But, we were still left with the 6 people in a 3 bedroom/1 bath problem. We had stuff, you guys. Lots of it. After we put the emotions aside, we started looking at the logistics of staying here. We loved the area. The house could be added on to. We could afford the mortgage comfortably. Those were all important to us. So we started making the house our own again, but this time with a forever home state of mind. Turns out, that is totally different than starter home mentality. We completed some Pinterest inspired projects in the front, made an emergency toilet replacement, finished D's nursery, made a list of home goals for 2013, closed in the carport and then had a setback, I made this ruler and this wall art, we painted the walls green and hated it so we wallpapered in a last ditch effort to keep from ripping out paneling and installing drywall and loved it. I repainted the bathroom the night before a birthday party (what is wrong with me?) and I chronicled most of those things on this blog (highlighted and underlined text will point you to those projects). And then I got overwhelmed with cakes. I wrote about that here. And then I didn't blog for 2 years. Two. years. I was still completing projects but I wasn't writing about it. And then I got dissatisfied because no matter how hard I work, I never could seem to get things finished in a timely manner. My husband works away from home 21-28 days at a time. I homeschool 4 kids who are in a variety of activities. My days are pretty full. Meanwhile, all these fantastic bloggers I follow are sitting in the gorgeous homes that are more or less done and I'm over here nearly 10 years in and mine is less finished than when I moved in. And I started to really get dissatisfied with my home. Sure, we've made some improvements but by the time I get finished with a project, my style changes. Or the walls need to be repainted because of sticky little fingers. Or the dog gouged the floor. It was like one big hot mess circus and I'm the ringleader. I hem-hawed about planning B & C's birthday party this year until I finally confessed to my husband that I hate our house.
I understand this is a first world problem. We own a home in the greatest country in the world. We have more than enough to eat. We don't worry about how we're going to clothe our children. We don't worry about clean water or deadly illnesses or violent civil wars. We have a pool for crying out loud. Yes, I realize I am whining about nothing important and that makes me feel horrible. Bear with me though.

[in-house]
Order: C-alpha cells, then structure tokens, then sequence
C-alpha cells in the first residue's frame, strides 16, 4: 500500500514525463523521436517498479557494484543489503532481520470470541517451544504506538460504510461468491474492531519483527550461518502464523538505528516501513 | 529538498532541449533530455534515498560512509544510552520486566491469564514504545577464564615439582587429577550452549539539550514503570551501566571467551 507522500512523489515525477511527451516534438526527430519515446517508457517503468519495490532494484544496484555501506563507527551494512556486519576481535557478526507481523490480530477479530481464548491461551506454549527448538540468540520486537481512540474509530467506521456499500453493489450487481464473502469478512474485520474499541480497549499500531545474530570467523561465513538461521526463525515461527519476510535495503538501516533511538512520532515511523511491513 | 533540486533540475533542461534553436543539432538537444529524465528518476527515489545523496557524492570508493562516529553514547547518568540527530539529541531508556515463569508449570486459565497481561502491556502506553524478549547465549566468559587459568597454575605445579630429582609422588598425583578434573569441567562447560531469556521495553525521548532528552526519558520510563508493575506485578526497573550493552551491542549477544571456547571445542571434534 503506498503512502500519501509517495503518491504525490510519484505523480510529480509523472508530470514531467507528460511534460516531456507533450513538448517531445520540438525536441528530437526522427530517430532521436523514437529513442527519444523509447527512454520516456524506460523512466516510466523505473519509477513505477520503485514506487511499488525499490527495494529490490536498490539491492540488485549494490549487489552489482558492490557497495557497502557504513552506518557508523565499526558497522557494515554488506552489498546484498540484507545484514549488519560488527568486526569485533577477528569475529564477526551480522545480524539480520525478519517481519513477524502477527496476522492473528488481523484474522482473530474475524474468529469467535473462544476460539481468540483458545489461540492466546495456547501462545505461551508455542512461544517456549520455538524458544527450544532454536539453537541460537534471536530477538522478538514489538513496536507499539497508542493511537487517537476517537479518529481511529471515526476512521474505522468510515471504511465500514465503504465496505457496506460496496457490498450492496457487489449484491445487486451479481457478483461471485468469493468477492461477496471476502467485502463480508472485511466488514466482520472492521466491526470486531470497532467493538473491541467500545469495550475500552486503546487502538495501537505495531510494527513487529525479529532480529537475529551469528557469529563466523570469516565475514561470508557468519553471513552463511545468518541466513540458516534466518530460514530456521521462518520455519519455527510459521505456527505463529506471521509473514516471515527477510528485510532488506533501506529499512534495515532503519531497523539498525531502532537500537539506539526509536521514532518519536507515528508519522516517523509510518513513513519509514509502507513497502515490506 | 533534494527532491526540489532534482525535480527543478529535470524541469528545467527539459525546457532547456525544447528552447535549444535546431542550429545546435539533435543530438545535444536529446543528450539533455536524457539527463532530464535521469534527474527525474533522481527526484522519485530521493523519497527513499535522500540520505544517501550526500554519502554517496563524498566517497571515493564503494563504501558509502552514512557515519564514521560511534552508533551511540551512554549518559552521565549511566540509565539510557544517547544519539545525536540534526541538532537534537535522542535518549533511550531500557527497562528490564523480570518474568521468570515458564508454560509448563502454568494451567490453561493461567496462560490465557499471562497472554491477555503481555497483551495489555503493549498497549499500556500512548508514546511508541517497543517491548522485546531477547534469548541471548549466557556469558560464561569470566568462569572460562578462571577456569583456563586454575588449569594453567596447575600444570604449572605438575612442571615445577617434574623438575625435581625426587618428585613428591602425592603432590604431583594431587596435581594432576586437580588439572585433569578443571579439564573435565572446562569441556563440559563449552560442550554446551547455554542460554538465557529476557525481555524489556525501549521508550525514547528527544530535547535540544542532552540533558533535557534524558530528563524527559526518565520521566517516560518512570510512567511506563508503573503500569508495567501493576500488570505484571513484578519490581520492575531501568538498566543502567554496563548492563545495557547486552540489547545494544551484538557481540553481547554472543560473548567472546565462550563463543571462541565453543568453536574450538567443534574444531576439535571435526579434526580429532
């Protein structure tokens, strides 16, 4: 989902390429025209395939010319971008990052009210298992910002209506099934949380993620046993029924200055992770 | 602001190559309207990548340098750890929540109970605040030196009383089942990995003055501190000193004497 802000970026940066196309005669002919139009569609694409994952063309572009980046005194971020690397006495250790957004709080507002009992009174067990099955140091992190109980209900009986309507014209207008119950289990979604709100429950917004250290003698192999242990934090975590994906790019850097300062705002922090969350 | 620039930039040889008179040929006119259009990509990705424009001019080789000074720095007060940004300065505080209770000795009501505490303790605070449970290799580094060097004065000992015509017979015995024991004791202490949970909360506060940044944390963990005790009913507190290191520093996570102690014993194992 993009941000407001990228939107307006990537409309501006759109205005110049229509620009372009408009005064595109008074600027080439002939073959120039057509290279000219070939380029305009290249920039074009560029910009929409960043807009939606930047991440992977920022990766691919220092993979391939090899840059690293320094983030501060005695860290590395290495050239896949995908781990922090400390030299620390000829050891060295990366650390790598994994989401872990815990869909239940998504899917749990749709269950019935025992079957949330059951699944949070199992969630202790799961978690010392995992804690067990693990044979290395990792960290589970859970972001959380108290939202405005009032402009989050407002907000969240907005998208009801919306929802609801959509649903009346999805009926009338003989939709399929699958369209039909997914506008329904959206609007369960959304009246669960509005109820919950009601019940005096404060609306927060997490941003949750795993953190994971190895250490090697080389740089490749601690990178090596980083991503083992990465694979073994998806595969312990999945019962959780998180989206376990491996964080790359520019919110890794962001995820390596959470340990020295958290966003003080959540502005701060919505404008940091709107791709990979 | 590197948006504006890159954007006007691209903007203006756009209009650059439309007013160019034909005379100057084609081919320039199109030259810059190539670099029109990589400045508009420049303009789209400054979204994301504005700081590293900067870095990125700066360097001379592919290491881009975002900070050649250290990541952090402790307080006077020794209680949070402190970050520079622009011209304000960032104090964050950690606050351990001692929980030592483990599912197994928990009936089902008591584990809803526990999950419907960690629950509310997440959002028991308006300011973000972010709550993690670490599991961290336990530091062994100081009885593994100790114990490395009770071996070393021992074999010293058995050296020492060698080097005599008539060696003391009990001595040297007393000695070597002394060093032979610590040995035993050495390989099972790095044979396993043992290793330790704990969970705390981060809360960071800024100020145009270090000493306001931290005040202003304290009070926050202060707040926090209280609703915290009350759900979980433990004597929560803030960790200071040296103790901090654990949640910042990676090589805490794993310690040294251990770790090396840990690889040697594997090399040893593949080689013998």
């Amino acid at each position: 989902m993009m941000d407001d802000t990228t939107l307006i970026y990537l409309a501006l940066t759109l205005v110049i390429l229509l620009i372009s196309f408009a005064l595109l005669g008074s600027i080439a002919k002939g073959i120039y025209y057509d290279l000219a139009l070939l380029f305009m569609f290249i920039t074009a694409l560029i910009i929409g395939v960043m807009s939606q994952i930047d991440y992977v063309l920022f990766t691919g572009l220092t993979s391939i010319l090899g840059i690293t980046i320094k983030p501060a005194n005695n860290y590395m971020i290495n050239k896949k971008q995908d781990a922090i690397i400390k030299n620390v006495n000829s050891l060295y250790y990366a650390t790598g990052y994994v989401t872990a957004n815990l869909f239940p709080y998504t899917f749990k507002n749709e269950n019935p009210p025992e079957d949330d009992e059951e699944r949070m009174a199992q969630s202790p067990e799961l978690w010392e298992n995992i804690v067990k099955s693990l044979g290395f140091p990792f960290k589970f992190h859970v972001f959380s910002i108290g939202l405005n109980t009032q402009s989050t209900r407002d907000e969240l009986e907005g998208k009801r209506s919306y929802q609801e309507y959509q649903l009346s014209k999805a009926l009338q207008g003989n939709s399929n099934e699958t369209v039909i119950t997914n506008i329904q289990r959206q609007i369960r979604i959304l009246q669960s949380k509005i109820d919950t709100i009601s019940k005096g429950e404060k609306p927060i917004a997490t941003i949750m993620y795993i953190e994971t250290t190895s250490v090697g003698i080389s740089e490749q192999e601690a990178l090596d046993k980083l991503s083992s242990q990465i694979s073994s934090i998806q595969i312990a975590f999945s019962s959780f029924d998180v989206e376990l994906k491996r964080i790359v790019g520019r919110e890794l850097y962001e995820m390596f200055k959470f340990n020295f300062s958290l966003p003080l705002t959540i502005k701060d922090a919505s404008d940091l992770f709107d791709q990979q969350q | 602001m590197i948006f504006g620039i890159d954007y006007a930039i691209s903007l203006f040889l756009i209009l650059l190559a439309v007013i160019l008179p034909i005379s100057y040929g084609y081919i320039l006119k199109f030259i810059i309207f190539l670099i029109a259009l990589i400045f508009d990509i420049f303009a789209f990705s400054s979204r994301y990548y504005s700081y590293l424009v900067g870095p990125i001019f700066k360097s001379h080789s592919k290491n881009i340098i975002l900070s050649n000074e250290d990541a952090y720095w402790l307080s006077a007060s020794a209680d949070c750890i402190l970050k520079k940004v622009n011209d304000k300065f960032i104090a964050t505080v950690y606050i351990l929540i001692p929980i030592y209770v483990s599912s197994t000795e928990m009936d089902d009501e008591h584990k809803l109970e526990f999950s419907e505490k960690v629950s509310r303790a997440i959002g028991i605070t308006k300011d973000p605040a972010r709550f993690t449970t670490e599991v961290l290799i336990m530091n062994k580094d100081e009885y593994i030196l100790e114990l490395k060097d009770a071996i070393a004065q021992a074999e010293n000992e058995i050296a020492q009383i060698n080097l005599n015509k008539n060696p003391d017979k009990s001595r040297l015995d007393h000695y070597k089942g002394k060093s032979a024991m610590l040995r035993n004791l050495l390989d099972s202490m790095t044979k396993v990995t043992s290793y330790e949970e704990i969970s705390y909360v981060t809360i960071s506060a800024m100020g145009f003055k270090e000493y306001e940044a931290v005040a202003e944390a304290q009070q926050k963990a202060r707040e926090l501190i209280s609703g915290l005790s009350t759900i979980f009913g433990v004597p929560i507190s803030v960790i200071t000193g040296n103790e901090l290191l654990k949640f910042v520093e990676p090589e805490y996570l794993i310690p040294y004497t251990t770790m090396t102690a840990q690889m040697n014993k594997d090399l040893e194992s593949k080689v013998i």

As a child, we moved a lot. I think in the first 8 years my parents we married we lived in 8 different houses. We only owned homes infrequently and I never had a "me" space. Even my own room couldn't be personalized with more than a NKOTB poster or 50 (that life size one of Donnie though--be still my heart). So now I'm struggling with perfectionism in my own home. I want this to be a place my kids call home. In that, I've lost the idea of home. I'm competing with people who aren't living my life, who get paid to do projects and blog about it, who are given sponsorships and freebies, who aren't homeschooling 4 kids, who have a husband available in the afternoons/evenings/weekends to help with the heavy lifting. Meanwhile, I'm over here like
Comparison really is the thief of joy.
But I've done stuff! Did you know that D's nursery is now a full-blown little girl's room? Or that I redid C & A's room? Or that the master bedroom got a redo? No? Well, it did. And that playroom is becoming B's room until we finish the addition. We took the window out of the breakfast nook and put in a door. I really do still love this house, but I've lost a sense of accomplishment along the way. I'm putting that to rights today. Just talking about all of the wonderful/crazy/weird/things that have happened in this house with all of you has given me a renewed purpose when it comes to loving the home that we have.
Over the next few weeks, I will be photographing and blogging about some of the projects that happened while I was gone and making an updated list of goals. I hope you'll come along for the ride.
And if you're struggling to love the home you have too maybe this will encourage you to break free of the chains of comparison and perfectionism and really see your home through new eyes!